Idle No More in Kitimat

Supporters of Idle No More gathered in Kitimat on December 30.

Supporters of Idle No More took to Kitimat’s streets, stopping traffic at the Lahakas/Haisla Boulevard intersection, before taking to the halls of City Centre Mall, while Haisla dancers performed to traditional drums.

The now global movement which supports First Nations rights and sovereignty touched down in Kitimat on Sunday, December 30, thanks to the efforts of Burton Amos, who was born and raised in the area, although he currently calls Vancouver home.

While in town for the holidays he felt there needed to be a local demonstration for the Idle No More movement and organized the Sunday march with less than 24 hours notice, though by his count he still had over 80 people come out.

“The whole idea was to address the environmental issues that are happening because of the government actions, like [Prime Minister] Harper especially, pushing legislation forward to help China get their oil,” said Amos.

The environment was clearly the top issue for supporters in Kitimat, which is potentially the place of a number of industrial projects, most controversially the proposed Enbridge Northern Gateway Pipeline which will bring in bitumen from the Alberta oil sands.

“One oil spill will end our ability to live off the land. All it’s going to take is one oil spill because oil doesn’t leave,” said Amos.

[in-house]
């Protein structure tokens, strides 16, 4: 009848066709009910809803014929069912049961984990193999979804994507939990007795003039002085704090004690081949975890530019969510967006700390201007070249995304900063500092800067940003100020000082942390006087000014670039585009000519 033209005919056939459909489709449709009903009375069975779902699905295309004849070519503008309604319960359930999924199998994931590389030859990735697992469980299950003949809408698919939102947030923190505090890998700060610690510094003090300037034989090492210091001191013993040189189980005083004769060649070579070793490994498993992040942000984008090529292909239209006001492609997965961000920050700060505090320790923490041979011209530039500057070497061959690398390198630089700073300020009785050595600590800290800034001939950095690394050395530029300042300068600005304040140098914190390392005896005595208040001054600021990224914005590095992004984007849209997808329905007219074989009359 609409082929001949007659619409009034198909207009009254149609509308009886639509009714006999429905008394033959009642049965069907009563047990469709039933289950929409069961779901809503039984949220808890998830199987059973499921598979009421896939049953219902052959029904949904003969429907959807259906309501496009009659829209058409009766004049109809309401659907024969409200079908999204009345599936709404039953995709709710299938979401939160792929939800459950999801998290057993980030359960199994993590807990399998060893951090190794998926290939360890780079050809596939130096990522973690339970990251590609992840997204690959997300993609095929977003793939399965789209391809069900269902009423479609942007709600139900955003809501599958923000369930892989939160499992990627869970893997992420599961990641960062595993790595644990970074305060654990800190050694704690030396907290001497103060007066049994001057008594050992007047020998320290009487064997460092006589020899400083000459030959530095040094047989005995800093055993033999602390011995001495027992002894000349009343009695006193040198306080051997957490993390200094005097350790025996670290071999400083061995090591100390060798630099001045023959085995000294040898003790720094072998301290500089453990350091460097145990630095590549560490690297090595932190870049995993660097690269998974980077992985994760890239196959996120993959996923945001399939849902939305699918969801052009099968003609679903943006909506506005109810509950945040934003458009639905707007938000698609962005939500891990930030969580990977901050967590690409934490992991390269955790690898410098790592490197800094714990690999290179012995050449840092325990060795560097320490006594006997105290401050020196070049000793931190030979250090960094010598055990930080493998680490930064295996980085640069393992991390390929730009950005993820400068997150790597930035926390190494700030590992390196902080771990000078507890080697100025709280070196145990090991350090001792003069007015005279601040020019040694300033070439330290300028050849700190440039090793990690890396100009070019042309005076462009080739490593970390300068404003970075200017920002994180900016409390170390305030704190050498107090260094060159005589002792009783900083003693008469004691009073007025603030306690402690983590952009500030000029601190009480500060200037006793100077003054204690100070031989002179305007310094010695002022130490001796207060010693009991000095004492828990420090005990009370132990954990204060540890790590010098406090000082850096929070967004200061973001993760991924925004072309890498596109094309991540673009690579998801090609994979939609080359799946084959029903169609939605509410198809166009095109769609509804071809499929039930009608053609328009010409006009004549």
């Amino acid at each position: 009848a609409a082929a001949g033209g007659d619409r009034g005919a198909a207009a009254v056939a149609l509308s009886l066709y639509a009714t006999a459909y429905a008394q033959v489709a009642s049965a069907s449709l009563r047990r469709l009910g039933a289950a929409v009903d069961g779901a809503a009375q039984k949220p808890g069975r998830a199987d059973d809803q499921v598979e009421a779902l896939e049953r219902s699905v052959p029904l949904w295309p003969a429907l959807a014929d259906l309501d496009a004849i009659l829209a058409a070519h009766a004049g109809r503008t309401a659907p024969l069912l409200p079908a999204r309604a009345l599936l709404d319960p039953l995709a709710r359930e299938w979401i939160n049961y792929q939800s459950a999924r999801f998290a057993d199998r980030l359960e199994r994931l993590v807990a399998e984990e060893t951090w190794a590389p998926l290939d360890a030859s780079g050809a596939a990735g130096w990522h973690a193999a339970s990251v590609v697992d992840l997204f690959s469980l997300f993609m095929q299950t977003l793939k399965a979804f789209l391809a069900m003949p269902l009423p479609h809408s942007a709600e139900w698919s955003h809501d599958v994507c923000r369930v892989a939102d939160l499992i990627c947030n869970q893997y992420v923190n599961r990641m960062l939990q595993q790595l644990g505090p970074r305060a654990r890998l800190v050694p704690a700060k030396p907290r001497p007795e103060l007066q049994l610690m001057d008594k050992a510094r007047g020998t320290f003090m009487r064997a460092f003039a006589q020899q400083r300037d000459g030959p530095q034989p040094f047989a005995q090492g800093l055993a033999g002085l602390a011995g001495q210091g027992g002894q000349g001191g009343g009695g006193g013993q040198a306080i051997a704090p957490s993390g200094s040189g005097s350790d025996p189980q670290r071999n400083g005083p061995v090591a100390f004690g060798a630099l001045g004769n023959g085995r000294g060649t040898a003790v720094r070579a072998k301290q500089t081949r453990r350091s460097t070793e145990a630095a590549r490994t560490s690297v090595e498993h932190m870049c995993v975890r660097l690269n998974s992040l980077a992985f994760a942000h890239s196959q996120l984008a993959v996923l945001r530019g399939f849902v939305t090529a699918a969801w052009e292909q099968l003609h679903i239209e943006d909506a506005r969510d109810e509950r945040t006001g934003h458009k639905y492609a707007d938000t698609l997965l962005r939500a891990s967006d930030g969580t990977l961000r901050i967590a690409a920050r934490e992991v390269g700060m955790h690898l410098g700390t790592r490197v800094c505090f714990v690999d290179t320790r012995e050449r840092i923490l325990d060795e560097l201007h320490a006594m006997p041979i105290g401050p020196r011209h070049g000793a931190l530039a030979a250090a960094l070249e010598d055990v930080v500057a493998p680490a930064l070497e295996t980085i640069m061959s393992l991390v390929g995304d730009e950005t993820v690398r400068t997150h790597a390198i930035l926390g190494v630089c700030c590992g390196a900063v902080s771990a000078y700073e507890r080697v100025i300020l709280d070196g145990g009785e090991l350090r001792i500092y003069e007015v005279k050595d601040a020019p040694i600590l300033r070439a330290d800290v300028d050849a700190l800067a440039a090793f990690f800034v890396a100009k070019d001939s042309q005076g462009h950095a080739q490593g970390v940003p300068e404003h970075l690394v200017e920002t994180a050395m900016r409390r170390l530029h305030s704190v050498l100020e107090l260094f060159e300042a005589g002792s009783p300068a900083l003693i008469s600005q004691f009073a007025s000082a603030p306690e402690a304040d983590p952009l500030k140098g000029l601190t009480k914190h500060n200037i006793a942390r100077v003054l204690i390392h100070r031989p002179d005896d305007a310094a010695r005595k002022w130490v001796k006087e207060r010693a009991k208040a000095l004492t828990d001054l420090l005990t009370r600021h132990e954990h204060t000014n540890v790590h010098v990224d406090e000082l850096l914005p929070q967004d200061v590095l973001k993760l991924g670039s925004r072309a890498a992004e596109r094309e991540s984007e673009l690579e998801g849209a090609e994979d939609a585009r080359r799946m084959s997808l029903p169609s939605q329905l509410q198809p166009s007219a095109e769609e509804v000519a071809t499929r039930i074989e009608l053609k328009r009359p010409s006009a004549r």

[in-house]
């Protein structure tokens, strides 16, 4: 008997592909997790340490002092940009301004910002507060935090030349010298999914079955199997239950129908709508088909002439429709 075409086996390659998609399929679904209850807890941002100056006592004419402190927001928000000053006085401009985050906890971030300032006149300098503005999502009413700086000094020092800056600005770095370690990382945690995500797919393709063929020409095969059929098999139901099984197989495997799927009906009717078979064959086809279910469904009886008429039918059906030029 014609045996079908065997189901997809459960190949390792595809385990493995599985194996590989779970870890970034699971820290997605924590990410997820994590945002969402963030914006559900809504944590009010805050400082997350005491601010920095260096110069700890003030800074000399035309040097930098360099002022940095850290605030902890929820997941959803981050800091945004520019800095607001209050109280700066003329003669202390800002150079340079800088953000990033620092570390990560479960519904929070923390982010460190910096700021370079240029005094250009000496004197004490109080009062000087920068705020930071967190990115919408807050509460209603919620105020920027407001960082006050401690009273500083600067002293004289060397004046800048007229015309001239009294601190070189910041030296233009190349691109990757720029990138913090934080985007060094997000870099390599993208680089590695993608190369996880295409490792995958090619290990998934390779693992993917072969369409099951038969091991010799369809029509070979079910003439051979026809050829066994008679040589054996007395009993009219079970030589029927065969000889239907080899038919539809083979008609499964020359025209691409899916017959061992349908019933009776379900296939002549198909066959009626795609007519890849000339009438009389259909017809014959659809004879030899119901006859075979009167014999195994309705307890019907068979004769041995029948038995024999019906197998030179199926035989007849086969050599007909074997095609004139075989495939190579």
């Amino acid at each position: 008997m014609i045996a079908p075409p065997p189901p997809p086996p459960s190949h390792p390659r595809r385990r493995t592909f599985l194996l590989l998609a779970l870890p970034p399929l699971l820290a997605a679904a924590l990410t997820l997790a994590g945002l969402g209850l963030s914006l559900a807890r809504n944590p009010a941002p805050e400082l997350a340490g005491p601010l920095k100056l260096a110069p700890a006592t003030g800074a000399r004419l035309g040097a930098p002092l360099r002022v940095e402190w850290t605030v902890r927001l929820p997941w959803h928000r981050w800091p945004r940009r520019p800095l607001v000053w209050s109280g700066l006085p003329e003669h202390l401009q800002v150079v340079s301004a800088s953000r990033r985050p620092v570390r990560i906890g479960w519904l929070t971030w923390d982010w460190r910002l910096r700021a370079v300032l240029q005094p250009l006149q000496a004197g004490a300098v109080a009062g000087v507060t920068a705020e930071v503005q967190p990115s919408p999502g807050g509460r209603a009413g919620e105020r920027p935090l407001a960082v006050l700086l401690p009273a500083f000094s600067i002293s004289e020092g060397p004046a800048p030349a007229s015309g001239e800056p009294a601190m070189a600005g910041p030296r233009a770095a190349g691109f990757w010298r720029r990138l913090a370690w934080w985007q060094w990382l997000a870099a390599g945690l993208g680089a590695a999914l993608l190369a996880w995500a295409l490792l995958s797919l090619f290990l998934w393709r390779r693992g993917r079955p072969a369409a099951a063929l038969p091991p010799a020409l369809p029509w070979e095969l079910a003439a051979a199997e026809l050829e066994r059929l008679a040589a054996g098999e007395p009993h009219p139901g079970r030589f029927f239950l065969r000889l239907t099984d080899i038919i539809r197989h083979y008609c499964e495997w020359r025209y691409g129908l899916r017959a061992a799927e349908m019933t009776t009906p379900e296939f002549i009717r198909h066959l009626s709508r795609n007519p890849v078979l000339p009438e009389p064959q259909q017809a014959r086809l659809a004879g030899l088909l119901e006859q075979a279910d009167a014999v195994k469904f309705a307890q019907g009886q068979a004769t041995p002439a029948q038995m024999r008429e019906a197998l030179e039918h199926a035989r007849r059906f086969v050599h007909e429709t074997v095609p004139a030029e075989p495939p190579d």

He believes that an oil spill in the channel would cause a devastating chain reaction, from killing fish stocks to affecting land-based animals.

“To the government and the people involved it’s all about money but to us it’s all about our future.”

Amos added he hopes the movement, at least locally, doesn’t end here. People had approached him to do many more such rallies, but being that he lives in Vancouver he said it would be up to the people here to keep the torch going.

According to the official Idle No More blog, the movement began with Nina Wilson, Sylvia McAdam, Jessica Gordon and Sheelah McLean, who “felt it was urgent to act on current and upcoming legislation that not only affects our First Nations people but the rest of Canada’s citizens, lands and waters.” The four ladies began organizing Teach-Ins starting in November which were geared to aim awareness of Bill C-45, the government’s omnibus bill which has altered the classification of some protected waters as well as made some changes to the Indian Act.

Idle No More rallies are also inspired by the actions of Attawapiskat chief Theresa Spence, who is on a hunger strike until she can meet with senior members of the government to discuss First Nations issues.